As I read my morning paper on the train, this wasn't exactly a choke-on-the-cornflakes moment, but pretty close. Without any clear source, it was difficult to make sense of Metro's story.
Fortunately I had my iPad to hand to check the Times Higher site, and they carry a more informative version (dated yesterday, but I didn't see it in the magazine). Twelve is the number of universities which have asked OFFA what the process for changing fees is. This is a pretty low bar for 'considering', so it is likely that most of these universities will do nothing.
Of course nothing prevents a university from offering more fee waivers than it promised to OFFA, so certain universities could come down below the £7,500 level without changing their Access Agreements. Others may have been too slow off the mark to ask OFFA what the process before OFFA published guidance. However for the most part the sums simply won't add up, as the chance of a few additional numbers won't be worth the reduced price on all core and margin numbers.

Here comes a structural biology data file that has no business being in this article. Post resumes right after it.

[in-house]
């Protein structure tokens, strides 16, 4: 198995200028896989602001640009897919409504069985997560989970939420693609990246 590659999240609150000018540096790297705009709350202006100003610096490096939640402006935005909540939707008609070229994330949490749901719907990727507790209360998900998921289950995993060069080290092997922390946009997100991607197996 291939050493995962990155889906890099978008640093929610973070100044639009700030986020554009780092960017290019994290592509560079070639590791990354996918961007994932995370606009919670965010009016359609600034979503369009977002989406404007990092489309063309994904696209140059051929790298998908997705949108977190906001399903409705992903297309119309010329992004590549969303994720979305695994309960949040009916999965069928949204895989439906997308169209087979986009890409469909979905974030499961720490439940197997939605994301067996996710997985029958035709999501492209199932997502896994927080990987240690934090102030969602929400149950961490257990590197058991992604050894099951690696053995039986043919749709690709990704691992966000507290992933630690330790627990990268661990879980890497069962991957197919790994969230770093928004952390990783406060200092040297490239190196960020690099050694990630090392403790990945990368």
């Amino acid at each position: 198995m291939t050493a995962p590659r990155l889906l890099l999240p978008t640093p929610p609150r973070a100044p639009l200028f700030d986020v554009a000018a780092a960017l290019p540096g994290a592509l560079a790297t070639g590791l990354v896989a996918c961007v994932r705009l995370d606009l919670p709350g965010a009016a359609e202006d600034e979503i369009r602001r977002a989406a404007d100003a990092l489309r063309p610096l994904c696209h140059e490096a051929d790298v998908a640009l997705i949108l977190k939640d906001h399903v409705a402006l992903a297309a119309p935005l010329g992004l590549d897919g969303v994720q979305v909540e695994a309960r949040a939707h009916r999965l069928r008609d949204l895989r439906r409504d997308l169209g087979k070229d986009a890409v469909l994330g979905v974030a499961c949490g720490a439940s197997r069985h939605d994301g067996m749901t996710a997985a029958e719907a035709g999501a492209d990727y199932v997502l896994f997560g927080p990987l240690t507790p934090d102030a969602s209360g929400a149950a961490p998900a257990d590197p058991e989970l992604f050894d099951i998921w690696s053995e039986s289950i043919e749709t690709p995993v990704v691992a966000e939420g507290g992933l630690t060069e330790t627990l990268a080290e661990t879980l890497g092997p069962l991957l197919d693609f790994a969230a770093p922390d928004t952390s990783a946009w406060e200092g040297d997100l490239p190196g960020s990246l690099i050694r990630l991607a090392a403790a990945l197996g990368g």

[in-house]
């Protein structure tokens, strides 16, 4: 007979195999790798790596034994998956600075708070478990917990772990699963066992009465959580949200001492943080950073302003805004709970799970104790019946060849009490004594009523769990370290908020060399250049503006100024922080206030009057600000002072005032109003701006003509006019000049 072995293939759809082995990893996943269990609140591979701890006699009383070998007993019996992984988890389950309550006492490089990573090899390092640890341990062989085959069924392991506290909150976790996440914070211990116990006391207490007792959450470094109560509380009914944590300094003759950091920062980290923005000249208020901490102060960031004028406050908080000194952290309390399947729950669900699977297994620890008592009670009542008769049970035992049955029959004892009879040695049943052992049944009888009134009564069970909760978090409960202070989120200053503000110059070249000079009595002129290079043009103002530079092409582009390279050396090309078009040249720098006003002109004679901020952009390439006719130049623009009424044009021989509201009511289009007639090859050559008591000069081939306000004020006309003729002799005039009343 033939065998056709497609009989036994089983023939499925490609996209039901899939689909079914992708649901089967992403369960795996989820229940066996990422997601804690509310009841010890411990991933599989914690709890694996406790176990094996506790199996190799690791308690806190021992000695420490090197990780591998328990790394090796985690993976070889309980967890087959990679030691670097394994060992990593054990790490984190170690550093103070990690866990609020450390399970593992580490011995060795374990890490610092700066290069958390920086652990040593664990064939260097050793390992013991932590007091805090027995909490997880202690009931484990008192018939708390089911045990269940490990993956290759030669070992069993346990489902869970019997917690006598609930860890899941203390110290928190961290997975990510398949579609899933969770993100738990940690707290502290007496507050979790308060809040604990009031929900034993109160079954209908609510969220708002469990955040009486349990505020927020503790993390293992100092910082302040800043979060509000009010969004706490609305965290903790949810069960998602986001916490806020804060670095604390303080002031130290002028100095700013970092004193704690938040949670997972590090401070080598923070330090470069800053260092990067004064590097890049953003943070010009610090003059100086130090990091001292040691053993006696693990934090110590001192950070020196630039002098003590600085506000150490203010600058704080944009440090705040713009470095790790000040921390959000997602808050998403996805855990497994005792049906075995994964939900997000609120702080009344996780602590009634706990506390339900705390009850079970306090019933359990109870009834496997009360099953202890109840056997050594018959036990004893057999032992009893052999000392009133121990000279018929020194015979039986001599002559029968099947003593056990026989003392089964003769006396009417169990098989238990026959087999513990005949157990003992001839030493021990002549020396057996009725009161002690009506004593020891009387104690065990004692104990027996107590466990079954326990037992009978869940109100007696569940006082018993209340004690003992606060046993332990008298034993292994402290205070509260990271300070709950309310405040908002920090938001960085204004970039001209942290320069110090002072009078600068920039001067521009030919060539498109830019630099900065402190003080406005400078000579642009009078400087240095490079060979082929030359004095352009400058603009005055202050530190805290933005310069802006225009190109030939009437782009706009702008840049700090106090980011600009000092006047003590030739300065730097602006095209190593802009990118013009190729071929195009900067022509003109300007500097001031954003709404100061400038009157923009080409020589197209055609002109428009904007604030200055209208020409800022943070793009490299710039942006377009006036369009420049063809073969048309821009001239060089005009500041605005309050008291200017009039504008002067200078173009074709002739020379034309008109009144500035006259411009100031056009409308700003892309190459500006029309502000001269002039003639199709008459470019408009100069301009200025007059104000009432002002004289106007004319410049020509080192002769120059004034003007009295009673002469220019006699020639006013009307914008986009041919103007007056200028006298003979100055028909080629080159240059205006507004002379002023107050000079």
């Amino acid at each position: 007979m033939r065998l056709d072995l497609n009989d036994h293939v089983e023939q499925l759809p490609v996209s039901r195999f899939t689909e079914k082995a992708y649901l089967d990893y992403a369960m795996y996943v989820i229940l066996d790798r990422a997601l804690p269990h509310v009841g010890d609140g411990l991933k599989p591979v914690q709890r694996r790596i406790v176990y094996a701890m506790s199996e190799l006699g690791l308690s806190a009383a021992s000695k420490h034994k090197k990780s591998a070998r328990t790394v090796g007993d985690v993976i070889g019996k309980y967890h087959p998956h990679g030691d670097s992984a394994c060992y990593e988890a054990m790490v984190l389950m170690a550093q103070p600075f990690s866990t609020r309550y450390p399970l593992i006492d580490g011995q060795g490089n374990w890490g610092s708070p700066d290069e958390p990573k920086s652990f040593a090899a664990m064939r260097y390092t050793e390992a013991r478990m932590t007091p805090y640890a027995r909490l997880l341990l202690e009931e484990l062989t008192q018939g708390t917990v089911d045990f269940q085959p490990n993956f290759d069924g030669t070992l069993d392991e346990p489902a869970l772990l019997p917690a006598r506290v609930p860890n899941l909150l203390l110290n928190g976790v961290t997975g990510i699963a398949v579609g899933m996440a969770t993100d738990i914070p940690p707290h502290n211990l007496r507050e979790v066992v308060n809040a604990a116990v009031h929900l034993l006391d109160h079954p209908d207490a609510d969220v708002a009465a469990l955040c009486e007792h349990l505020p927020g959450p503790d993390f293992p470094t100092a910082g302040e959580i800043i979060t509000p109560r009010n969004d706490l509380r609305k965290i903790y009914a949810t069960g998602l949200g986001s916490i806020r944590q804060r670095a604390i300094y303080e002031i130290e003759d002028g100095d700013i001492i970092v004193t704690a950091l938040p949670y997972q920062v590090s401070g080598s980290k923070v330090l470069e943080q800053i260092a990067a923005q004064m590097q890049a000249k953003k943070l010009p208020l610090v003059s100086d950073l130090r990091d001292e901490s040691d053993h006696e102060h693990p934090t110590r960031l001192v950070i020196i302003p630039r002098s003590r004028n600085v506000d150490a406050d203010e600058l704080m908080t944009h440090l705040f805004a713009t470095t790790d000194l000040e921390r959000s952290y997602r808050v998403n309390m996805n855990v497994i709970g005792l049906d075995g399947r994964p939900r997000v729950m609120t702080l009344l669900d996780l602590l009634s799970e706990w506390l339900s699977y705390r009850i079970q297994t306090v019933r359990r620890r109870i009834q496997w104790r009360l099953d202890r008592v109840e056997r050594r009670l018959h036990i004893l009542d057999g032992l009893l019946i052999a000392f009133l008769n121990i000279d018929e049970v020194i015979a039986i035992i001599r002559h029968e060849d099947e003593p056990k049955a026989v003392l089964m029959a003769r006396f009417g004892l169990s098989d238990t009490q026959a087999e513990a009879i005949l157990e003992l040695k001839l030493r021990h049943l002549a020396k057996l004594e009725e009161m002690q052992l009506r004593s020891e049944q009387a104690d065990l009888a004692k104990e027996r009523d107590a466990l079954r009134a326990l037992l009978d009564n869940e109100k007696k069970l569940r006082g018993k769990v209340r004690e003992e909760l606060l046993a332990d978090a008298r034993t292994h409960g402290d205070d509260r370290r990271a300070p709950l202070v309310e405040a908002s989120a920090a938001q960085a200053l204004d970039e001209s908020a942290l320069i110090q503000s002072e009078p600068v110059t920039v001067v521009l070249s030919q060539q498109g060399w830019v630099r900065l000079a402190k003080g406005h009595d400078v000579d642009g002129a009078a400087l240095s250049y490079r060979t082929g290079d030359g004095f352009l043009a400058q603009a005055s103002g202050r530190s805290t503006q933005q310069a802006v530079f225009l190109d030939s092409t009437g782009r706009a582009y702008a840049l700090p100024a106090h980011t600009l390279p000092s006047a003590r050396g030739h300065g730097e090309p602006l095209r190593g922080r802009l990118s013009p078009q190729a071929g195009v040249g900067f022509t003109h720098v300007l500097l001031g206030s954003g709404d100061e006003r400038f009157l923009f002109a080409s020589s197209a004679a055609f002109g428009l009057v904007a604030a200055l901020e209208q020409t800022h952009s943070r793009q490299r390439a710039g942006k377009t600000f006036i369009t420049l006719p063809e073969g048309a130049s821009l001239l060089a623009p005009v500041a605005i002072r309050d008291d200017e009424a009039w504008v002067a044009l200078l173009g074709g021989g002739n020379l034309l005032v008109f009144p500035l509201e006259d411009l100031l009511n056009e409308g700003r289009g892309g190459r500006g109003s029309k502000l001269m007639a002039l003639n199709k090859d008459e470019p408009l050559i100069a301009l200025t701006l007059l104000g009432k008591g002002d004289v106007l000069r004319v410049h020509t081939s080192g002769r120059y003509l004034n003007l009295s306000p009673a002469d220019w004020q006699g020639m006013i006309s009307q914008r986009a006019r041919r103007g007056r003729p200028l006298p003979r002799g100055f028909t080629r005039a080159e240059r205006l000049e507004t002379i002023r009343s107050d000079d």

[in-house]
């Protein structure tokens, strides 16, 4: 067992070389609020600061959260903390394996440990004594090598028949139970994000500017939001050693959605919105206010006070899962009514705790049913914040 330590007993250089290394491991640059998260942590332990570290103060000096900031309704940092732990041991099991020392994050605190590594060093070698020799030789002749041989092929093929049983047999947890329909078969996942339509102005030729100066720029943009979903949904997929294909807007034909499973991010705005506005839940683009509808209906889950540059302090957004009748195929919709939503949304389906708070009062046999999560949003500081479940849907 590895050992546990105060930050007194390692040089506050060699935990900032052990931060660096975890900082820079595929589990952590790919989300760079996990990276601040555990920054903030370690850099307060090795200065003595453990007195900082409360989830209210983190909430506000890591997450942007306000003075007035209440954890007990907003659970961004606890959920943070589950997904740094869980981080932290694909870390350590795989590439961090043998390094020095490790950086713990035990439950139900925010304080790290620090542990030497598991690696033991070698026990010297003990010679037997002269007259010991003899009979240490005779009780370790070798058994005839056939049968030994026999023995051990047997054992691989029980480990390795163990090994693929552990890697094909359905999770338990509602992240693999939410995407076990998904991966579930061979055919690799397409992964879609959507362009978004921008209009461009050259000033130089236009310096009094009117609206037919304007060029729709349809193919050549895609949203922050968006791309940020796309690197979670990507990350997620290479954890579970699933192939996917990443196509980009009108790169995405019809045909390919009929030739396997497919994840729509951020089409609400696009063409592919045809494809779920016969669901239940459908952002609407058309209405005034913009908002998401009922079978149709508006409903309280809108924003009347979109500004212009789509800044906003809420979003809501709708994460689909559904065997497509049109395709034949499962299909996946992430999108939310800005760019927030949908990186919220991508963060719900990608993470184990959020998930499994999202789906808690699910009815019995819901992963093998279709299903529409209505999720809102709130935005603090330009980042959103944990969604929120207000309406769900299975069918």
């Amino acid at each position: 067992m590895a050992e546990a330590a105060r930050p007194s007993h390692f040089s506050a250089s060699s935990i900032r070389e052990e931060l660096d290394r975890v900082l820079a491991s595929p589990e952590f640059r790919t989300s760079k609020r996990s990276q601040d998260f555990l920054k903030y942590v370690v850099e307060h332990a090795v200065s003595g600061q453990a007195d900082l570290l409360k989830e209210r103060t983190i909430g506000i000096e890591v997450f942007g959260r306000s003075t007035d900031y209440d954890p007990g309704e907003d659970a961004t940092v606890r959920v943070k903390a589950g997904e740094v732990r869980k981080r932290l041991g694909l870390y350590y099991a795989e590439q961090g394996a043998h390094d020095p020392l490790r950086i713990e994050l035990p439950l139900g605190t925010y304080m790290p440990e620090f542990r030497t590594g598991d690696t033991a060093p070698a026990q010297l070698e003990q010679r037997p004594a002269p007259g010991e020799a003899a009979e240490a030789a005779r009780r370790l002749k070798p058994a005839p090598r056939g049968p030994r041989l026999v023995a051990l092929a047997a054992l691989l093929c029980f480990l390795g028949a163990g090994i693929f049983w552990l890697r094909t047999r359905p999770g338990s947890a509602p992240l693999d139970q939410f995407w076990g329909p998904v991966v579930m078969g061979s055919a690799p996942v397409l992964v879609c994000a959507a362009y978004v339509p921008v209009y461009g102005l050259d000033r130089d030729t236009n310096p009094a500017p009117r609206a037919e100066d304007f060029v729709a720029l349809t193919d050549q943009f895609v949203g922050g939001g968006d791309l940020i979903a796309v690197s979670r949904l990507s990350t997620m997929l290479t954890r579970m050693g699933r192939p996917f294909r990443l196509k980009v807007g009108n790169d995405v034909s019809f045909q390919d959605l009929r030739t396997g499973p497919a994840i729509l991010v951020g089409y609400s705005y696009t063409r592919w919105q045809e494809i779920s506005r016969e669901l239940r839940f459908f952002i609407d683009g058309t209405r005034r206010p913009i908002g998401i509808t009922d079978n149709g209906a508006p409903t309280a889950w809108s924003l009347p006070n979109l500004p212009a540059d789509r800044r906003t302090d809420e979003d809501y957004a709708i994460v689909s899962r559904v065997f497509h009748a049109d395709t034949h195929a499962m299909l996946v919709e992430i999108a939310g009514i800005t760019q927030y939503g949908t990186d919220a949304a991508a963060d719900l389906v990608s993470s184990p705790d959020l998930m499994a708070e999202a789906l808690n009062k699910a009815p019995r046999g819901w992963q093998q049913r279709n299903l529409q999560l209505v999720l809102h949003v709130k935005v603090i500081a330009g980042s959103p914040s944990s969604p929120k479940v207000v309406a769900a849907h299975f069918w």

So one reassuring conclusion - there's no evidence here that many universities will actually change their fees, still less anyone come down from £9k to £7.5k - and one surprising conclusion - the HE coverage in the Higher is sometimes better than Metro.